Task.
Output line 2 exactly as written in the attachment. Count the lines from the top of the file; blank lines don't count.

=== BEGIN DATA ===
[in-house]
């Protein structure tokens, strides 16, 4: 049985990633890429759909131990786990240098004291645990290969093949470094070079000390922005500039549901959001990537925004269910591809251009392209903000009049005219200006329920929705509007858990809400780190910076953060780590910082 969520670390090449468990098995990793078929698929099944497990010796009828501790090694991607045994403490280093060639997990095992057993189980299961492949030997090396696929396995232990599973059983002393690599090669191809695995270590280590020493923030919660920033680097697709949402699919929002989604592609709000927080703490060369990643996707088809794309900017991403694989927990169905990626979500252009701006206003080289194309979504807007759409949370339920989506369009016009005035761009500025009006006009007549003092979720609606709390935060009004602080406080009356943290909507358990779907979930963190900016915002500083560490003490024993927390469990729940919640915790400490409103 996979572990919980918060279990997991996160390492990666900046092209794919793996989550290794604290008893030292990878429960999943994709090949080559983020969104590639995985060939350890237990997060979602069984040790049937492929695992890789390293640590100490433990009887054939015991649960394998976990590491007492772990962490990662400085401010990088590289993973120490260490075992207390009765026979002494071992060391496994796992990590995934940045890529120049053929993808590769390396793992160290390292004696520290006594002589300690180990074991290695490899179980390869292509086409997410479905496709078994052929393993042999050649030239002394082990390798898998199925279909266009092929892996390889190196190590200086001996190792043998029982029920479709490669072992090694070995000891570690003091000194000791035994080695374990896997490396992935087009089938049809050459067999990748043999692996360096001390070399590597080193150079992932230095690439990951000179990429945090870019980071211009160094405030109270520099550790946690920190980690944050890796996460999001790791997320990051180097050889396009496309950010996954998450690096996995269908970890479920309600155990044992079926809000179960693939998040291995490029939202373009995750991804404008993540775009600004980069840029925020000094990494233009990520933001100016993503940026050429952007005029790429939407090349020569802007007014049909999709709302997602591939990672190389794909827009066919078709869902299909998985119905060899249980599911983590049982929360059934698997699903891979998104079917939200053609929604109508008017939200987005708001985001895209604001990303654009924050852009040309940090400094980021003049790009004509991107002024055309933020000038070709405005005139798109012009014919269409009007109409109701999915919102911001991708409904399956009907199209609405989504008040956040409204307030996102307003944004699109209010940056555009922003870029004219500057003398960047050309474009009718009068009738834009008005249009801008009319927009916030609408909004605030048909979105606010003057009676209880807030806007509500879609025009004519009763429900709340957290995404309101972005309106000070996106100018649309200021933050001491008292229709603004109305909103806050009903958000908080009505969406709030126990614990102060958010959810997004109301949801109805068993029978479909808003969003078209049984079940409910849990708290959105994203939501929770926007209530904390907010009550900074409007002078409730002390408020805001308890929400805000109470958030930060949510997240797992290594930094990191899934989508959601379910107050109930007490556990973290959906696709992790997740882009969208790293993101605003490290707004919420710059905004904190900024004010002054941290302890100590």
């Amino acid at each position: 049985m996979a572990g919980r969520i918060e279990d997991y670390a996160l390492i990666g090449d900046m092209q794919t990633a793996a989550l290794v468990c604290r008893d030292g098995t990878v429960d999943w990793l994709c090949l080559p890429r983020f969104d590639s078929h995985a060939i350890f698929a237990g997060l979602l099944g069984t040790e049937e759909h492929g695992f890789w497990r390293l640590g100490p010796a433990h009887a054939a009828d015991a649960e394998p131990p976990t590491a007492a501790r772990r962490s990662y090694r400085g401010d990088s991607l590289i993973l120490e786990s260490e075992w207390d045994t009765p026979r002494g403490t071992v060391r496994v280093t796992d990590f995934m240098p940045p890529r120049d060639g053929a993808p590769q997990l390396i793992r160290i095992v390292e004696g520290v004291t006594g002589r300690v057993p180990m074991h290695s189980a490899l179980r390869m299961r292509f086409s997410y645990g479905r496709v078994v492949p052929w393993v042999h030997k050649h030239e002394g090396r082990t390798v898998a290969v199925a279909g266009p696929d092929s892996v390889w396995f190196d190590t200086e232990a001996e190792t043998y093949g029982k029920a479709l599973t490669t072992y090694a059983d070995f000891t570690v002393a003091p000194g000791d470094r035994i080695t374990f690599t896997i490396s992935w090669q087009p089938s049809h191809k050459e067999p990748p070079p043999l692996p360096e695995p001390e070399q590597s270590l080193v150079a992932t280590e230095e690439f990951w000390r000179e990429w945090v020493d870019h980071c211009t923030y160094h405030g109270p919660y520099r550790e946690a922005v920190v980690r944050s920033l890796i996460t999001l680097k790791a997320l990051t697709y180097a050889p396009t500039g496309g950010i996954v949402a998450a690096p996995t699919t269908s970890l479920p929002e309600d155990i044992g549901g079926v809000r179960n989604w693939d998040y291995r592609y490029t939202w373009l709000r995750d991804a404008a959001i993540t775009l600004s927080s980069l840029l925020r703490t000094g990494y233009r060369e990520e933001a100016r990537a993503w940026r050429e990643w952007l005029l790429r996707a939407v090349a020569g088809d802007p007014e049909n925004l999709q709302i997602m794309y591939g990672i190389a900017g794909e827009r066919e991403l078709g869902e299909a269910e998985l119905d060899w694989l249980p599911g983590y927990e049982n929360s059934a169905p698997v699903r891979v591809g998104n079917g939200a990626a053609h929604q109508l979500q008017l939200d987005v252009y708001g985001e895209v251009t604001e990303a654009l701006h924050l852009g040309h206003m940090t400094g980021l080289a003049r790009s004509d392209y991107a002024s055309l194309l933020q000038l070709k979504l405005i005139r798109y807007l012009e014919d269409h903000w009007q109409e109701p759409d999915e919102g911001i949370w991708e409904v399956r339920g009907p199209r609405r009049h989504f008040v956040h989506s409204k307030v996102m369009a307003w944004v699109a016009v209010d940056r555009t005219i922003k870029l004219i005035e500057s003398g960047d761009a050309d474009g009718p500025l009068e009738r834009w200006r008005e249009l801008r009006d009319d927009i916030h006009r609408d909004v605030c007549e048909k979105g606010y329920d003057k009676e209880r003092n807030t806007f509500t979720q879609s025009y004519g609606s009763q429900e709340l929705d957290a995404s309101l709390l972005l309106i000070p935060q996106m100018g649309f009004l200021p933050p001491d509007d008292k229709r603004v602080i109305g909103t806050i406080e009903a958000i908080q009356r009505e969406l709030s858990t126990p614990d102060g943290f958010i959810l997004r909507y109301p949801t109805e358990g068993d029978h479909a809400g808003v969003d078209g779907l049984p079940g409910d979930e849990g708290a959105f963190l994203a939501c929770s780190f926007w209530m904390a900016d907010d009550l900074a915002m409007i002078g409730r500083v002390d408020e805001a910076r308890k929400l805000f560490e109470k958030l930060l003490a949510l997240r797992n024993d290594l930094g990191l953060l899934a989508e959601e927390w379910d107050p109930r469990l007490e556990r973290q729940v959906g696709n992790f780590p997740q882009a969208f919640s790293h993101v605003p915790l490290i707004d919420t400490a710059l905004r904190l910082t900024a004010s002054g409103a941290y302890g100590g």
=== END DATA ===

């Protein structure tokens, strides 16, 4: 049985990633890429759909131990786990240098004291645990290969093949470094070079000390922005500039549901959001990537925004269910591809251009392209903000009049005219200006329920929705509007858990809400780190910076953060780590910082 969520670390090449468990098995990793078929698929099944497990010796009828501790090694991607045994403490280093060639997990095992057993189980299961492949030997090396696929396995232990599973059983002393690599090669191809695995270590280590020493923030919660920033680097697709949402699919929002989604592609709000927080703490060369990643996707088809794309900017991403694989927990169905990626979500252009701006206003080289194309979504807007759409949370339920989506369009016009005035761009500025009006006009007549003092979720609606709390935060009004602080406080009356943290909507358990779907979930963190900016915002500083560490003490024993927390469990729940919640915790400490409103 996979572990919980918060279990997991996160390492990666900046092209794919793996989550290794604290008893030292990878429960999943994709090949080559983020969104590639995985060939350890237990997060979602069984040790049937492929695992890789390293640590100490433990009887054939015991649960394998976990590491007492772990962490990662400085401010990088590289993973120490260490075992207390009765026979002494071992060391496994796992990590995934940045890529120049053929993808590769390396793992160290390292004696520290006594002589300690180990074991290695490899179980390869292509086409997410479905496709078994052929393993042999050649030239002394082990390798898998199925279909266009092929892996390889190196190590200086001996190792043998029982029920479709490669072992090694070995000891570690003091000194000791035994080695374990896997490396992935087009089938049809050459067999990748043999692996360096001390070399590597080193150079992932230095690439990951000179990429945090870019980071211009160094405030109270520099550790946690920190980690944050890796996460999001790791997320990051180097050889396009496309950010996954998450690096996995269908970890479920309600155990044992079926809000179960693939998040291995490029939202373009995750991804404008993540775009600004980069840029925020000094990494233009990520933001100016993503940026050429952007005029790429939407090349020569802007007014049909999709709302997602591939990672190389794909827009066919078709869902299909998985119905060899249980599911983590049982929360059934698997699903891979998104079917939200053609929604109508008017939200987005708001985001895209604001990303654009924050852009040309940090400094980021003049790009004509991107002024055309933020000038070709405005005139798109012009014919269409009007109409109701999915919102911001991708409904399956009907199209609405989504008040956040409204307030996102307003944004699109209010940056555009922003870029004219500057003398960047050309474009009718009068009738834009008005249009801008009319927009916030609408909004605030048909979105606010003057009676209880807030806007509500879609025009004519009763429900709340957290995404309101972005309106000070996106100018649309200021933050001491008292229709603004109305909103806050009903958000908080009505969406709030126990614990102060958010959810997004109301949801109805068993029978479909808003969003078209049984079940409910849990708290959105994203939501929770926007209530904390907010009550900074409007002078409730002390408020805001308890929400805000109470958030930060949510997240797992290594930094990191899934989508959601379910107050109930007490556990973290959906696709992790997740882009969208790293993101605003490290707004919420710059905004904190900024004010002054941290302890100590």